In another room you are going to see works of art from Antoon Van Dyck, a baroque artist who lived in Palermo in 1624, a time of pestilence for the region. He would be known for painting Palermo’s patroness, Saint Rosalia.
There are few words that can describe the palace without you seeing it for yourself. This huge Catalan-Gothic structure was designed by Matteo Carnilvari at the end of the 1400s. While it started out as a residence for Francesco Patello or Abatellis, it would then become a home for Dominican sisters coming in from Saint Caterina monastery. During World War II, this structure would be massively damaged by a bomb. It was not rebuilt to the way it is today until 1954.
STOP #2: Santa Maria degli Angeli Church (Gancia)
- Location: Via Alloro 27
- Hours of Operation: Monday – Saturday 9:30 am – 1:30 pm
Sundays and Holidays 10:30 am – 1:00 pm
- Admission: Contribution not lower than €2.50
Once you have left Palazzo Abatellis, prepare your brain for another great wonder that lies just over 100 steps away, the Santa Maria degli Angeli Church.
This structure was originally erected in 1490, and served as a shelter for the sick and needy (known then as Gancia). Now, it is one of the most impressive churches in the city, boasting the oldest pipe organ (from 1620).
This distinct Catalan-Gothic design is evident in the arches and squared and bare ashlars. There are valuable works of art stored in the numerous side chapels within its walls, such as the Pietro Novelli and Serpotta. Inside, there is also a chapel that is owned by a prominent Spanish royal family, which has been appropriately dedicated to the Lady of Guadalupe.
You might not consider Sicilians famous for much other than the mafia, but we are also well known for our devout beliefs. Ironically enough, there are a lot of similarities between the mafia and religion within Sicily. For example, nearly every one of the greatest Godfathers in history were super religious.
Perhaps one of the most revered images to all of the people of Palermo happens to be in the church here, the Child Jesus. This has been the subject of many miraculous events, not to mention the image itself is remarkably beautiful.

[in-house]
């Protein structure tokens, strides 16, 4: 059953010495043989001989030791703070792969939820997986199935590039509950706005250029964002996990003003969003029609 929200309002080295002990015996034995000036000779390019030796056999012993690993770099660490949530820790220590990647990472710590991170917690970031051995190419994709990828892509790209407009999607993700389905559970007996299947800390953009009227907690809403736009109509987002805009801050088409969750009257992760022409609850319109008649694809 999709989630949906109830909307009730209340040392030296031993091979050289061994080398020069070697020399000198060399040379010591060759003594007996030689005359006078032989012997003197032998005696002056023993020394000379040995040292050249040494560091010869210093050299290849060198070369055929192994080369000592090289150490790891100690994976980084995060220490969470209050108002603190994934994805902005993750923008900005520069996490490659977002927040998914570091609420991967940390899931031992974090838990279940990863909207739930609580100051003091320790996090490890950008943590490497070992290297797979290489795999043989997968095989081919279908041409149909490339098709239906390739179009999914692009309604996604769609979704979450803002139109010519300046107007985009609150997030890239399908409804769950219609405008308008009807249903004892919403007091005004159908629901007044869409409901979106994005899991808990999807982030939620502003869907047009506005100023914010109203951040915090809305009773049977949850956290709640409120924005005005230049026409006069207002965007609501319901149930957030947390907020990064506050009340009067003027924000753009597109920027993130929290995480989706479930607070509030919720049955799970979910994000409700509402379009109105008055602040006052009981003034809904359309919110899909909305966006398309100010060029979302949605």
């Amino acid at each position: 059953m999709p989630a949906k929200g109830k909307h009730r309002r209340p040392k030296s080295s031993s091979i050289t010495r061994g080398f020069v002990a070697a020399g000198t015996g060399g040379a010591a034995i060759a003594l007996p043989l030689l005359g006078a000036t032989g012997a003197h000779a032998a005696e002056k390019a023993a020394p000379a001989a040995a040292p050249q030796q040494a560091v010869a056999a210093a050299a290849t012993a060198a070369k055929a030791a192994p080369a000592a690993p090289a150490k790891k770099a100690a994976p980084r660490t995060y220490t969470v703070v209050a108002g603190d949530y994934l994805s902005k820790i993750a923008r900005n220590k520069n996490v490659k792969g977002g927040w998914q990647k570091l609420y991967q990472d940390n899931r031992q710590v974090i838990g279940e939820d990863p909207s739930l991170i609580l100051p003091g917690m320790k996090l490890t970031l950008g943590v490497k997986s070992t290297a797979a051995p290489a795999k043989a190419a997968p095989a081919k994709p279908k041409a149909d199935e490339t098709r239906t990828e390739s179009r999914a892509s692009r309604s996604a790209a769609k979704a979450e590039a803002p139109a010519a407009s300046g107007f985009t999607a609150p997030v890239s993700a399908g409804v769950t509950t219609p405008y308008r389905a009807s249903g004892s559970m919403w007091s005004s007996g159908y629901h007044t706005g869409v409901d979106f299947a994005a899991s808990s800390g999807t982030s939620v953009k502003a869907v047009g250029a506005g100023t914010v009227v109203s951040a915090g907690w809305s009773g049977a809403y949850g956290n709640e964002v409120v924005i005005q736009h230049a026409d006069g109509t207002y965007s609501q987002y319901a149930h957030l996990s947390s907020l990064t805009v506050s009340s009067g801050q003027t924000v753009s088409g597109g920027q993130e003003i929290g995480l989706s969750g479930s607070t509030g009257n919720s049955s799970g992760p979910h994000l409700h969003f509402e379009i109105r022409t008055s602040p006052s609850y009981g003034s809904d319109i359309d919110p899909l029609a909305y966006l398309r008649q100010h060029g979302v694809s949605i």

Most Sicilians believe that God himself uses this very image to manifest His glory and to grant graces for His people.
You will find an interesting spot outside on Via Alloro Street. There will be a plaque commemorating two Patriots Fillipo Patti and Gaspare Bivona who escaped the Bourbons through an elaborate plan. They went into the convent and pretended to be dead, then dug a hole to escape and succeeded through the assistance of some women who started a skirmish to draw attention from the awaiting Bourbons.
Stop #3: Santa Maria dello Spasimo Church
- Location: Piazza Carlo Maria Ventimiglia, 13
- Admission: Free
Another stop on your walking itinerary needs to be the Spasimo church. This is only a short 300 meters away from La Gancia and is well worth your time to check out.
There is an almost unsettling feeling you get when you see that the church has no roof. Once you have come through the courtyard, you will enter into an open-air nave, which is a result of a vault collapse in the 18th century that has never been repaired in all this time. These are the kind of ruins that you will see when you look back over romantic paintings of this period.
You might not stand in awe of everything that you see, but it is well worth a visit (especially since it costs you nothing to do so). Take a little bit of time to educate yourself on the history of this church so that you can see it and appreciate it through understanding eyes. No one wants to be the person looking like a fool, after all.
By now you must want to take a little breather from all of the deep cultural offerings of the area. If that is the case, stop by the Villa Giulia. Here you can immerse yourself around a magnificent botanical garden and take a few moments to relax.
Stop #4: Magione Church
- Location: Via Magione 44
Hours of Operation: 9 am – 7pm Monday – Saturday
9 am – 1 pm Sundays and Holidays
- Admission: Free
This next must-see will be one of the cutest churches that you will see in all of Palermo. The Magione is a nice little corner that pulls you away from the hustle and bustle of the area and gives you an immediate sense of peace. As fascinating as you will likely find this church, you will immediately notice that it is all but devoid of decoration (which in itself sets it apart from other older churches in the region).